Over the next two years, enduring night-time noise described as being at “unacceptable levels” is projected to plague residents in the vicinity of Heathrow Airport, given the imminent runway maintenance work, according to activists within the community.
Heathrow, the UK’s most frequented airport, has initiated routine repair work on its runways. This is the type of maintenance activity that is typically undertaken approximately every ten years.
The resultant effect of this necessary work will be a switch up of flight patterns and runway changes during the night-time hours at the west London airport.
In response to concerns, Heathrow officials have pledged to curtail the noise to the lowest levels attainable.
The consequences of these changes indicate that the flights departing later than 22:30 and taking off before 6:00 from Sunday evening through to Friday morning will be obligated to land on a single runway, as per details disclosed by the airport.
During standard operating times, the airport alternates runways in a campaign to give residents a break from the incessant noise.
The essential work got underway on Monday and is envisioned to be fully completed by the summer of 2025.
In the initial phase of this major project as outlined by the airport, all aircraft will be required to use the northern runway five nights each week. The conventional alternation of runways will be upheld on Friday and Saturday nights.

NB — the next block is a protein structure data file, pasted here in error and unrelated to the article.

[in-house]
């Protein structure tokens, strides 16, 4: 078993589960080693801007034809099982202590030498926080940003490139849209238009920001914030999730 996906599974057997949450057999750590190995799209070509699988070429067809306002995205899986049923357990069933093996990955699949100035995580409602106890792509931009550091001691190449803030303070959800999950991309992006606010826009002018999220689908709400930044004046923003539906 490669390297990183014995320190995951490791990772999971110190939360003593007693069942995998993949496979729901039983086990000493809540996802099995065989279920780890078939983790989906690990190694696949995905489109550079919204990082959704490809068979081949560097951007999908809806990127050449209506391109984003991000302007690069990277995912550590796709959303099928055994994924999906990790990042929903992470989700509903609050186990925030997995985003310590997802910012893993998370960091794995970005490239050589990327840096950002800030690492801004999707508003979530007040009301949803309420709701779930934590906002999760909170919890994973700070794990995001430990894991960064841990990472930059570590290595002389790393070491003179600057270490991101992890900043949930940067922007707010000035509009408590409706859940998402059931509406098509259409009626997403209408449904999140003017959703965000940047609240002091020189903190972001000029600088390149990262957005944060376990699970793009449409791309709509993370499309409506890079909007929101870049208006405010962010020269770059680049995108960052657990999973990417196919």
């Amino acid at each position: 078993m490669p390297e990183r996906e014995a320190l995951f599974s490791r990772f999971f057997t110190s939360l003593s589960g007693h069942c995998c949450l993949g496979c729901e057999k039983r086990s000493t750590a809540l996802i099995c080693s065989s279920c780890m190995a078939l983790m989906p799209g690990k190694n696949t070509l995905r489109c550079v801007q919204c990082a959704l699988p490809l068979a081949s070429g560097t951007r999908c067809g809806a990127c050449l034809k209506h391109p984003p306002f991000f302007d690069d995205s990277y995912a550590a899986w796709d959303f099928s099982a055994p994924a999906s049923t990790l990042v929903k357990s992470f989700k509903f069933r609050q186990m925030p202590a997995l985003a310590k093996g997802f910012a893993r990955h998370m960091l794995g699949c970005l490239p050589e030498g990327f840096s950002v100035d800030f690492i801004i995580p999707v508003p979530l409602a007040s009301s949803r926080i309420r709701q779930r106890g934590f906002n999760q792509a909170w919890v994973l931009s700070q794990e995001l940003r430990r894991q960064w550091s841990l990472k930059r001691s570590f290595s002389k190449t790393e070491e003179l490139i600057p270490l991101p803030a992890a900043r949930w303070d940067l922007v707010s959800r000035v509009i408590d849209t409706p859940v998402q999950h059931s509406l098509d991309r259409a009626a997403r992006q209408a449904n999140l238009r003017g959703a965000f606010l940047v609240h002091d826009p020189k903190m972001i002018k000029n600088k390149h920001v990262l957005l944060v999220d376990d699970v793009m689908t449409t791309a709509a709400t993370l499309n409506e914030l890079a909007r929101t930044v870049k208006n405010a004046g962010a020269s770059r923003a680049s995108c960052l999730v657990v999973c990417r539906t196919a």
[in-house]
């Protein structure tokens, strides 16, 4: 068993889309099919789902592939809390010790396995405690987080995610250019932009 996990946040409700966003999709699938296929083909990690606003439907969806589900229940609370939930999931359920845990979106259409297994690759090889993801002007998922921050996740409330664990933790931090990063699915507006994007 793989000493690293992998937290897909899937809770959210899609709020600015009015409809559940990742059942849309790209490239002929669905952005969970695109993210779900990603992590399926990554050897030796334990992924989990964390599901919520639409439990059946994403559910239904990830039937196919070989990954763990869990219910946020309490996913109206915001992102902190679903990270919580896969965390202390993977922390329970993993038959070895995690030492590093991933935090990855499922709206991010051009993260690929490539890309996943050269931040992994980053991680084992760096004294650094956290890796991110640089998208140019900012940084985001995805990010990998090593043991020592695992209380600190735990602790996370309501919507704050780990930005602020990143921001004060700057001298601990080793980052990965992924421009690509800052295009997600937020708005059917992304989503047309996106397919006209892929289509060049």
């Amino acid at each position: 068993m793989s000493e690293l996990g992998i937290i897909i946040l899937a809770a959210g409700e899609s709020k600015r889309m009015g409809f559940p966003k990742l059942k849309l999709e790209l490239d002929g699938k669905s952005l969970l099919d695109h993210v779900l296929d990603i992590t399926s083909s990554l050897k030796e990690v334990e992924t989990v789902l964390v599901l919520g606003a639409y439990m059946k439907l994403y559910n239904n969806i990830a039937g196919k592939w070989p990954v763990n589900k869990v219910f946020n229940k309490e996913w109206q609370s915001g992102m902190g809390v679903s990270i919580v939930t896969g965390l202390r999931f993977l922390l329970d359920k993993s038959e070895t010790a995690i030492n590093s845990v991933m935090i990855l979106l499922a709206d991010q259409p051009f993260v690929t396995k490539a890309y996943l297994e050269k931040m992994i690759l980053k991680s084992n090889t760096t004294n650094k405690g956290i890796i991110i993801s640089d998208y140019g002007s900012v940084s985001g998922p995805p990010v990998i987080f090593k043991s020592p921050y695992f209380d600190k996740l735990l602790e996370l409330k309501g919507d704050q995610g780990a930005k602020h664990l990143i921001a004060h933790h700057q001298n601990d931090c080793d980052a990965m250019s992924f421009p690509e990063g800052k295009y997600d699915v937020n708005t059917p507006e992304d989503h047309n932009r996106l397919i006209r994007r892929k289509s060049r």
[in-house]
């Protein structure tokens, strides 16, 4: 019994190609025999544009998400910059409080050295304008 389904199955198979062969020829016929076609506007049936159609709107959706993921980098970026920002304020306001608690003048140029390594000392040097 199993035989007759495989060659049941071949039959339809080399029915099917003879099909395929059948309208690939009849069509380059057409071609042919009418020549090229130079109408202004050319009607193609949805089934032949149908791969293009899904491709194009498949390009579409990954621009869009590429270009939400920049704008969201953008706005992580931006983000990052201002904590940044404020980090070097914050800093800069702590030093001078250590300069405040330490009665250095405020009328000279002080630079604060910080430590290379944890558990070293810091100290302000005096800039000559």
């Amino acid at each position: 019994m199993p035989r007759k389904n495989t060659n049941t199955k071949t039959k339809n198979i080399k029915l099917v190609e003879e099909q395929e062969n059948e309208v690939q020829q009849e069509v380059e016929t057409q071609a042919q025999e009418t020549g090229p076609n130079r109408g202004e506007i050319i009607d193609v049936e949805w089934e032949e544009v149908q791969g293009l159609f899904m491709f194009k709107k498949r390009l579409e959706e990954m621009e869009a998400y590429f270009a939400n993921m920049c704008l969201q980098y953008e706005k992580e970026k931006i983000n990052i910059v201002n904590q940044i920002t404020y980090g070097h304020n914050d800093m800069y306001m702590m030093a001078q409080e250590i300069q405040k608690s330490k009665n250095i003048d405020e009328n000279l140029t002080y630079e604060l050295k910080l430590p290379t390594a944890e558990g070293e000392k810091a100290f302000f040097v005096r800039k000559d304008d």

This significant shift has sparked unease amongst the campaigning group ‘Stop Heathrow Expansion’. The group asserts that residents directly under certain flight paths stand to be severely impacted.
The group also indicated that residents situated under the flight paths of the northern runway would be offered almost no relief from night-time noise during the early stage of the work, followed in subsequent stages by those living under the paths of the southern runway flights.
Justine Bayley, chair of the campaigning group, expressed her frustration noting that whilst they accept the runways require resurfacing every decade or so, it is disconcerting that the work is expected to take so long to complete.
She further added that it is likely numerous residents around the airport will find their slumber disrupted for an extended period.
Moreover, Bayley criticized the airport for its evident lack of communication with residents about the impending works on the runway.
In defense, a spokesperson for Heathrow claimed that it had maintained communication lines through various channels. These include community forums, local authorities, and newsletters disseminated since March.